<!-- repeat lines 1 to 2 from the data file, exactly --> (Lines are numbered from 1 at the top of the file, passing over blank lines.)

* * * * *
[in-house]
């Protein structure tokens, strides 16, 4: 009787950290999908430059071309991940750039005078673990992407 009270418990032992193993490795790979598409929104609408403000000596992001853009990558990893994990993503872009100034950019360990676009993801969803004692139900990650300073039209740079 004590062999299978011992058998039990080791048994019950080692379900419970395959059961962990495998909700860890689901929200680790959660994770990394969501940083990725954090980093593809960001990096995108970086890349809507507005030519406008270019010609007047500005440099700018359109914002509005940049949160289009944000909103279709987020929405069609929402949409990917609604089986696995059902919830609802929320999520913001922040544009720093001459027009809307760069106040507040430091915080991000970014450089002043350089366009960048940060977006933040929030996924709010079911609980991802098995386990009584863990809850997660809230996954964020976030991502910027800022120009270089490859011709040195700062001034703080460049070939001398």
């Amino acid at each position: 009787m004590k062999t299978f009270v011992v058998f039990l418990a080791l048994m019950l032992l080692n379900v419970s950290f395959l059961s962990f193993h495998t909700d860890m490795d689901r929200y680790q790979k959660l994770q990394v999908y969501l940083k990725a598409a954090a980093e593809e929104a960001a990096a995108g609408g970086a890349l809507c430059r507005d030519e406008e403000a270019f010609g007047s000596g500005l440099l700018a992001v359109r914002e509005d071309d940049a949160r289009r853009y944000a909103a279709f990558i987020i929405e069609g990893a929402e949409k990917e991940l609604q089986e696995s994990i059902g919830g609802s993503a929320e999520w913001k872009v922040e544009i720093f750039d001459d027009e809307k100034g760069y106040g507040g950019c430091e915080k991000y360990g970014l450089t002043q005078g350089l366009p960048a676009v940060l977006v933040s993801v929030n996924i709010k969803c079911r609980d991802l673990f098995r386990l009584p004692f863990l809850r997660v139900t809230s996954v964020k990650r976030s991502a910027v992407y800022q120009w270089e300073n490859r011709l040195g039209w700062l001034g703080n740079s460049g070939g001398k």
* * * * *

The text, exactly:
[in-house]
């Protein structure tokens, strides 16, 4: 009787950290999908430059071309991940750039005078673990992407 009270418990032992193993490795790979598409929104609408403000000596992001853009990558990893994990993503872009100034950019360990676009993801969803004692139900990650300073039209740079 004590062999299978011992058998039990080791048994019950080692379900419970395959059961962990495998909700860890689901929200680790959660994770990394969501940083990725954090980093593809960001990096995108970086890349809507507005030519406008270019010609007047500005440099700018359109914002509005940049949160289009944000909103279709987020929405069609929402949409990917609604089986696995059902919830609802929320999520913001922040544009720093001459027009809307760069106040507040430091915080991000970014450089002043350089366009960048940060977006933040929030996924709010079911609980991802098995386990009584863990809850997660809230996954964020976030991502910027800022120009270089490859011709040195700062001034703080460049070939001398």